Simply put: if you’re not doing unilateral chest work, you don’t have the right to complain about your shitty chest development. Especially for your inner chest.
Most people develop unevenly, and the weakest areas tend to be the origin point at the sternum, and the clavicular overall.
In bro-speak, I mean your inner chest and your upper-inner chest.
Imma Tell You How To Fix It With This Inner Chest Workout.
Now: before we go any further, there’s gonna be some exercise science major or performance specialist chiming in and waving their arms and telling you that muscles contract as a whole and you can’t target specific areas.
The first piece of advice for how to fix your chest imbalance is to ignore that person.
Dude probably has a physical blade, and has never helped anyone achieved an impressive and well-balanced one.
Now, some shower like that may come in and call me a BroScientist and argue with me. But he can’t argue with guys like Bret Contreras who is definitely a Bro, but also an ACTUAL SCIENTIST who has researched this shit.
And the research has borne out that you can indeed target specific areas with specific exercise variations.
All right, cool. Moving on.
So, one of the problems with chest development is exercise selection. And here’s where unilateral exercises come in.
Keep in mind, one of the primary functions of the pec is to adduct the humerus, or pull the arm medially across the body. Not just TO the midline of the body, but ACROSS it.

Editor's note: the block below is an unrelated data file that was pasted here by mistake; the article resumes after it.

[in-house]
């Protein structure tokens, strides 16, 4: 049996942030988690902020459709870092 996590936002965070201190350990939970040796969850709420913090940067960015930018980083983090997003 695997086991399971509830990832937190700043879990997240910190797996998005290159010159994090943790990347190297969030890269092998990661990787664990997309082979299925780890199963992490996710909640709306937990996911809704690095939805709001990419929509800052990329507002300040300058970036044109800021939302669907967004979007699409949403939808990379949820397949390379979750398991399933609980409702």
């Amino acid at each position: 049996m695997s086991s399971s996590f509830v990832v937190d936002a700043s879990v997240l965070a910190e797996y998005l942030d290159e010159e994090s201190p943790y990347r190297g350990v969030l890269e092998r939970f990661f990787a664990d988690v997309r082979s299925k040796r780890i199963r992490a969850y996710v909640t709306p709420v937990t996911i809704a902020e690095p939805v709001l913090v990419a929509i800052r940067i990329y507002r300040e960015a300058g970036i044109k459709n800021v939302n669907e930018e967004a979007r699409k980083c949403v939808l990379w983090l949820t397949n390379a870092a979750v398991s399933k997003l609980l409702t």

In a bilateral exercise, the range of motion of each arm is limited by the other arm: your arms meet in the middle.
This creates a massive limitation for chest development because the muscle fibers closest to the sternum more easily achieve peak contraction and overload once you cross the midline.
Performing the exercise one arm at a time allows you to do just that. Note that this mostly applies to exercises performed on machines or with cables—most free weight exercises lose resistance at the end range. So, to that…
Here Are Three Incredible Unilateral Chest Exercises TO Get That Inner Chest Firing And Built Out.
Note: slight incline works magic for the upper chest.
1. Single Arm Floor Press
– Go heavy with this one (4-6 sets, 5-8 reps).
– No need to travel past the midline, but in doing this unilaterally with some tactile stimulation drastically increases recruitment of the clavicular head of the pec. In a previous article, I talked about the benefits of touching yourself (heh) while working on a certain muscle group. This is only possible in unilateral exercises.